ANGEL (Gr. angelos, messenger). A supernatural, heavenly being, a little higher in dignity than man.
- Their creation (Ps 148:2-5; Col 1:16) was certainly before the creation of man (Job 38:7). They are described as “spirits” (Heb 1:14).
- Their superhuman intelligence and strength is not unlimited (Matt 24:36; 1 Peter 1:12; Ps 103:20; 2 Thess 1:7; 2 Peter 2:11).
- They are distinct from man (1 Cor 6:3; Heb 1:14), and neither marry nor die (Luke 20:34-36). A vast multitude (Rev 5:11),
- They are of various ranks and endowments (Col 1:16), but only one—Michael—is expressly called an archangel in Scripture (Jude 9).
- Both good and bad angels are highly organized (Rom 8:38; Eph 1:21; 3:10; Col 1:16; 2:15).
Angels were created holy (Gen 1:31; Jude 6), but some fell into sin before Satan tempted Eve (2 Peter 2:4; Jude 6). Their fall was due to a deliberate rebellion against God which resulted in their loss of holiness. They became corrupt and were confirmed in evil. Some are in hell until the Day of Judgment (2 Peter 2:4); others are left free to oppose the work of God for a time (Matt 25:41).
- Good angels stand in the presence of God and worship him (Matt 18:10; Heb 1:6; Rev 5:11). They assist, protect, and deliver God’s people (Gen 19:11; Ps 91:11; Dan 3:28; 6:22; Acts 5:19; Heb 1:14).
- They guided Philip to go into the desert (Acts 8:26) and encouraged Paul in Corinth (27:23-24).
- Sometimes they interpret God’s will to people (Dan 7:16; 10:5, 11; Zech 1:9, 13-14, 19), and execute God’s will toward individuals and nations (Gen 19:12, 13; 2 Sam 24:16; Ezek 9:2, 5, 7; Acts 12:23). The affairs of nations are guided by them (Dan 10:12-13, 20).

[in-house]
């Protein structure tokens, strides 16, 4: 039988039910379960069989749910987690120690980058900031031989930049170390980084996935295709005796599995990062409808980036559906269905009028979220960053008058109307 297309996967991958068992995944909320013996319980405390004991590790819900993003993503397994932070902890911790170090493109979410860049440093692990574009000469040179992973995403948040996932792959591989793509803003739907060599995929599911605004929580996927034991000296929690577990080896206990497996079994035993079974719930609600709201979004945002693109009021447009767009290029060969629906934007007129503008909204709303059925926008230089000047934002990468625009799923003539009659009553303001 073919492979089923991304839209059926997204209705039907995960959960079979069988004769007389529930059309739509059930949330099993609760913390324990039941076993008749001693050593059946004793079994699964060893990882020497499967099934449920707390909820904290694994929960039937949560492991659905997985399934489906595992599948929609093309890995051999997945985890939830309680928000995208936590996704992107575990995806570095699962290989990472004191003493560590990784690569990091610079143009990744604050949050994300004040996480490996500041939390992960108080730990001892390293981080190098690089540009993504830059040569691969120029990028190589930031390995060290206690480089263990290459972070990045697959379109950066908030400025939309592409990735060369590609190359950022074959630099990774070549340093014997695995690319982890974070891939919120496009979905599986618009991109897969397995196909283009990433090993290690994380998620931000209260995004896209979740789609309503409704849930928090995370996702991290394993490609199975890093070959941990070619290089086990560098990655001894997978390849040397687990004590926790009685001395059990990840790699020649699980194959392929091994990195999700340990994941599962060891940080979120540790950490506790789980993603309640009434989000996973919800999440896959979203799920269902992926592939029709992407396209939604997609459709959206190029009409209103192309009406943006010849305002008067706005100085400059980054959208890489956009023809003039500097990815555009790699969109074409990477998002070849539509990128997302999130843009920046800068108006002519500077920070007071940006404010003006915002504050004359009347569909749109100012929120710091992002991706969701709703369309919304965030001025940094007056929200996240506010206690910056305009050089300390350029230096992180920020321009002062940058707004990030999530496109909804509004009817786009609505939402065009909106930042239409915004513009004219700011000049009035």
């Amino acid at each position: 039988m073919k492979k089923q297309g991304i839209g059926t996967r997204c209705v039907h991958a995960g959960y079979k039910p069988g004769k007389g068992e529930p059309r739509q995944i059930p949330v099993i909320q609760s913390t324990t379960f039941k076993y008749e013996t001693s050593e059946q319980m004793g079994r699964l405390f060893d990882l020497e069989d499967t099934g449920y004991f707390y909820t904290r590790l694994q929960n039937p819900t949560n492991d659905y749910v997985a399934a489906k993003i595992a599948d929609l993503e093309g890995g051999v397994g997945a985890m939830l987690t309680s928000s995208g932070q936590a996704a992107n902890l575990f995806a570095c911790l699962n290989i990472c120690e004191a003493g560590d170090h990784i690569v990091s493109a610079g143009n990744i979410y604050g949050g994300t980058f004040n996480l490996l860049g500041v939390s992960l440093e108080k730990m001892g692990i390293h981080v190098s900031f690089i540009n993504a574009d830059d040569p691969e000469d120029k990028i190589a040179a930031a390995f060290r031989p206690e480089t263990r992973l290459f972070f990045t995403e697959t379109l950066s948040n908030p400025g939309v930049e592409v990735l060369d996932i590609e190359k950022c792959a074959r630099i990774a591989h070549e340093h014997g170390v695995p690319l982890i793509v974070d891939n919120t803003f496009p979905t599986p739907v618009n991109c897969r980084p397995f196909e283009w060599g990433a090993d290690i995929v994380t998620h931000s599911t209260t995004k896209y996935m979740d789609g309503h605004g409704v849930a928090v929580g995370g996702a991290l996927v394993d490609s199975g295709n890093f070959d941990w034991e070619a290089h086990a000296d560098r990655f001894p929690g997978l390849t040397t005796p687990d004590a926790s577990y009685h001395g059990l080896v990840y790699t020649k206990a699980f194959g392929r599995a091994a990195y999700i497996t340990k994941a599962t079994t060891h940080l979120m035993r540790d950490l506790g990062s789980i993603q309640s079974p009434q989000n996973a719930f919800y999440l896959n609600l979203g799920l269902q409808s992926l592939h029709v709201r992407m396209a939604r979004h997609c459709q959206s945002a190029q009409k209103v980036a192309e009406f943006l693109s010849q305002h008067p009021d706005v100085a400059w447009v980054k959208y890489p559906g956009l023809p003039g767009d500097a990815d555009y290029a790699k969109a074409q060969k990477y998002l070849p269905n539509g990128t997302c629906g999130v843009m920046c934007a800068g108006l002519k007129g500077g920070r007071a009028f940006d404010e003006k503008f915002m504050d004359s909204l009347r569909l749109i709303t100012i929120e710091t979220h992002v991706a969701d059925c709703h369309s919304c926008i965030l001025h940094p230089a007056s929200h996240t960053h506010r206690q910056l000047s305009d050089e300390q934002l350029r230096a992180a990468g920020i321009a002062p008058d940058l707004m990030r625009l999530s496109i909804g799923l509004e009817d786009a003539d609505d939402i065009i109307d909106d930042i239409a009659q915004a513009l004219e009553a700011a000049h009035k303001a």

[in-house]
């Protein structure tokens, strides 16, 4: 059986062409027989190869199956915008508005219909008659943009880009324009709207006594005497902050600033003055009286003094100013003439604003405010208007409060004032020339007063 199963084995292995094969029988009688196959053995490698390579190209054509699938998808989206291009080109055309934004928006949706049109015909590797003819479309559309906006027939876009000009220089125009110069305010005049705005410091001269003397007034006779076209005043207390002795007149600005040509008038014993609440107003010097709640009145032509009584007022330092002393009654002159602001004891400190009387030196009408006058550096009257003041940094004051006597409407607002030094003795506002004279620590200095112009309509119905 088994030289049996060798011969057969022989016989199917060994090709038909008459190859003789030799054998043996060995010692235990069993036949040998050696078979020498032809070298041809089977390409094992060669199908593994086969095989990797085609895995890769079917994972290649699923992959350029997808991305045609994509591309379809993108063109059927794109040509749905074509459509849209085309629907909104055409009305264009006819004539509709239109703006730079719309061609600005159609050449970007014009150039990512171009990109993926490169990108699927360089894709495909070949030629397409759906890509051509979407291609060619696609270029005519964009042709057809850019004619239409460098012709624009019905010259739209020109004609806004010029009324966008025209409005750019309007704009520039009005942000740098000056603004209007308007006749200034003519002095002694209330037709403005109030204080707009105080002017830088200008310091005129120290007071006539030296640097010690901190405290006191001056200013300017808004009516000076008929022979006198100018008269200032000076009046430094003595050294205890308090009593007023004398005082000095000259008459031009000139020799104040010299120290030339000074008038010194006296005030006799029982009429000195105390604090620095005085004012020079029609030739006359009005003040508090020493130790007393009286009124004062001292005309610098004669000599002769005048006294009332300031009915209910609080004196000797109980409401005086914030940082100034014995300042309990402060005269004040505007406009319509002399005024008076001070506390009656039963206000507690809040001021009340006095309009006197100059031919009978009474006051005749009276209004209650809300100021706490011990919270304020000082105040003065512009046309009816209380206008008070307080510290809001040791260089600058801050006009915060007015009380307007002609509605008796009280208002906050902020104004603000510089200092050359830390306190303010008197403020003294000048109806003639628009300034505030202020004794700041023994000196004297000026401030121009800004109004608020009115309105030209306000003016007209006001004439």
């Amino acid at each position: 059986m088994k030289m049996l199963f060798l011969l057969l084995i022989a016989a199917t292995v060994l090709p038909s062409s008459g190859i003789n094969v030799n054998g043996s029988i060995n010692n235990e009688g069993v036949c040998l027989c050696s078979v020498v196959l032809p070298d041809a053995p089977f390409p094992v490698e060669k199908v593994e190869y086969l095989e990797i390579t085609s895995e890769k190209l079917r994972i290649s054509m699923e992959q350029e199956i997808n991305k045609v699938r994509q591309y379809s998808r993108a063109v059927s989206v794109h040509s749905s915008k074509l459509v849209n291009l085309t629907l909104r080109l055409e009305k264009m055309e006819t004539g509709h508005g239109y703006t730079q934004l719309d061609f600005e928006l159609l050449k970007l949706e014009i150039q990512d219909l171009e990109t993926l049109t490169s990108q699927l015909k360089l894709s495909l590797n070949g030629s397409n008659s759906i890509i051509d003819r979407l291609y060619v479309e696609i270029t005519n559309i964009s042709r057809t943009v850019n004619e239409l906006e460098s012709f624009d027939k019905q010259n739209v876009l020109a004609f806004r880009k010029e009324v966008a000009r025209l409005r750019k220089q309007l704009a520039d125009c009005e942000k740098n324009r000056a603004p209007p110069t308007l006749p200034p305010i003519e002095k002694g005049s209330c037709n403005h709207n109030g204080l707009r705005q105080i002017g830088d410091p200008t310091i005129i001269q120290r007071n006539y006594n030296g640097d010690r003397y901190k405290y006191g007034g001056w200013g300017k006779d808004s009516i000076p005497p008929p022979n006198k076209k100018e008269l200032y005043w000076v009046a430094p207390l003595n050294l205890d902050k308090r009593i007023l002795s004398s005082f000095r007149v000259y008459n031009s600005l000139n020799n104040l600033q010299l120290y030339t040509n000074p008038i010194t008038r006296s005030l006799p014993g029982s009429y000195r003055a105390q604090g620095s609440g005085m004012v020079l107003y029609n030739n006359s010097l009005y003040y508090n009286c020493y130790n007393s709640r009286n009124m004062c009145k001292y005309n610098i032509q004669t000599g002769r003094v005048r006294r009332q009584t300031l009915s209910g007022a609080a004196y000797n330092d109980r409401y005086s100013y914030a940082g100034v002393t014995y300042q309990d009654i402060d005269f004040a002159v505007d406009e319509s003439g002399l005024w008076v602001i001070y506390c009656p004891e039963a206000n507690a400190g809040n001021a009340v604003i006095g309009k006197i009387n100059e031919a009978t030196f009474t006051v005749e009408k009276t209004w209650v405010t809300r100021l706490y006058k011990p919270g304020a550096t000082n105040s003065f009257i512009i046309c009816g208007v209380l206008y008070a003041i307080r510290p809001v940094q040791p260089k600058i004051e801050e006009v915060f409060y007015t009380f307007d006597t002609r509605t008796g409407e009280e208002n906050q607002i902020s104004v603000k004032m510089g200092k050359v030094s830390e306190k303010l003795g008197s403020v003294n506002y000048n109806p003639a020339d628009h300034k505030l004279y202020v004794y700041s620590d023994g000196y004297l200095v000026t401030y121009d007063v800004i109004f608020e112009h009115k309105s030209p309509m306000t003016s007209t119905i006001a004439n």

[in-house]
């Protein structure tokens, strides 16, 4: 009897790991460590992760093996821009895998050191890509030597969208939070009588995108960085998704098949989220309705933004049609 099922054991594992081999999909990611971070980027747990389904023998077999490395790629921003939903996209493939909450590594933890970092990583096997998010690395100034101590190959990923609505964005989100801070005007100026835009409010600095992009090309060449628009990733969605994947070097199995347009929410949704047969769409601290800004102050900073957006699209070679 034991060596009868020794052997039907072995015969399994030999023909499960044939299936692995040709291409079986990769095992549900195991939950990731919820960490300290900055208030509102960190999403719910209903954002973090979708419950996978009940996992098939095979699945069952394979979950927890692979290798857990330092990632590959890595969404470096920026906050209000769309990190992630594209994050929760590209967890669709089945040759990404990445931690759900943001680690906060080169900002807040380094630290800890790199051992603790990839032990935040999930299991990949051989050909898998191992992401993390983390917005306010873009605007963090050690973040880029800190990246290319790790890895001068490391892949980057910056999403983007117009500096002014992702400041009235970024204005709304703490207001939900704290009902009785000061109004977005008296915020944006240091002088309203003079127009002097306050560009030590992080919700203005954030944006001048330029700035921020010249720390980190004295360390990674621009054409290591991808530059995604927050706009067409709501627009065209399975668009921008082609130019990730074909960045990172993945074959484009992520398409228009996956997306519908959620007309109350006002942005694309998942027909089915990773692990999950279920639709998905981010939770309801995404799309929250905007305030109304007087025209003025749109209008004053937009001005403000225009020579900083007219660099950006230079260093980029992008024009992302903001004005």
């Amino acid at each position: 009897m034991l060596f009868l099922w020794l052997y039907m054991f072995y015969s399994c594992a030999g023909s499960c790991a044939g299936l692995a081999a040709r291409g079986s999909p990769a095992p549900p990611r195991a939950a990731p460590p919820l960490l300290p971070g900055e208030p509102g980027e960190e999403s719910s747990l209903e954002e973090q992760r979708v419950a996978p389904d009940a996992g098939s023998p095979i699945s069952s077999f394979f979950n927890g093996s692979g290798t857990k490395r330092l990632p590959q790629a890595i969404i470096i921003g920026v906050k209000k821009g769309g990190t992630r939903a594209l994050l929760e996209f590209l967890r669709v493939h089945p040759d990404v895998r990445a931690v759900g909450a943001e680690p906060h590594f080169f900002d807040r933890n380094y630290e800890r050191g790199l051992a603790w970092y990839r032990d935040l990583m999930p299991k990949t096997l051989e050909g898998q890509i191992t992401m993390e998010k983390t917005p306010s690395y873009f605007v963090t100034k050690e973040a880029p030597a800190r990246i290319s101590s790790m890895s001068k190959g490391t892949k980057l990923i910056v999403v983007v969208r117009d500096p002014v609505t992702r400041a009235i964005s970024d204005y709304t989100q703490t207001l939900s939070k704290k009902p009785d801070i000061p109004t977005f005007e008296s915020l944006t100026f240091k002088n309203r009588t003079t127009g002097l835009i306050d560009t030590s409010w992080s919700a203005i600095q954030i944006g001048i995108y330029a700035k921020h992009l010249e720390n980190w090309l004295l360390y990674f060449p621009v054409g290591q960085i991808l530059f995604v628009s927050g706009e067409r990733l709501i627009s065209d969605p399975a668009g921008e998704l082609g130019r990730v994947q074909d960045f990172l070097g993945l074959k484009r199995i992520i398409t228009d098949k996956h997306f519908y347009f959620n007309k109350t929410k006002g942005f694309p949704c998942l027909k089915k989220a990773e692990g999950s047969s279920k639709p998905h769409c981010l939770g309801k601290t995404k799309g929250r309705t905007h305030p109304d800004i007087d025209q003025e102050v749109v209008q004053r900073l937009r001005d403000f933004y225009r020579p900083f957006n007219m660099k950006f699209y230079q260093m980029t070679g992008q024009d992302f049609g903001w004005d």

- God uses them to punish his enemies (2 Kings 19:35; Acts 12:23).
Angels had a large place in the life and ministry of Christ. They appeared to Mary, Joseph, and the shepherds, and ministered to Jesus after the temptation (Matt 4:11). An angel strengthened him in the Garden (Luke 22:43); one rolled away the stone from the tomb (Matt 28:2-7); and they were with him at the Ascension (Acts 1:10-11).
In order to oppose God and to try to defeat his will and frustrate his plans, evil angels endeavor to separate believers from God (Rom 8:38) and oppose good angels in their work (Dan 10:12-13).
They hinder man’s temporal and eternal welfare by a limited control over natural phenomena (Job 1:12-13, 19; 2:7), by inflicting disease (Luke 13:11, 16; Acts 10:38; 2 Cor 12:7), by tempting man to sin (Matt 4:3; John 13:27; 1 Peter 5:8), and by spreading false doctrine (1 Kings 22:21-23; 2 Thess 2:2; 1 Tim 4:1).
They cannot, however, exercise over people any moral power independent of the human will, and whatever power they have is limited by the permissive will of God.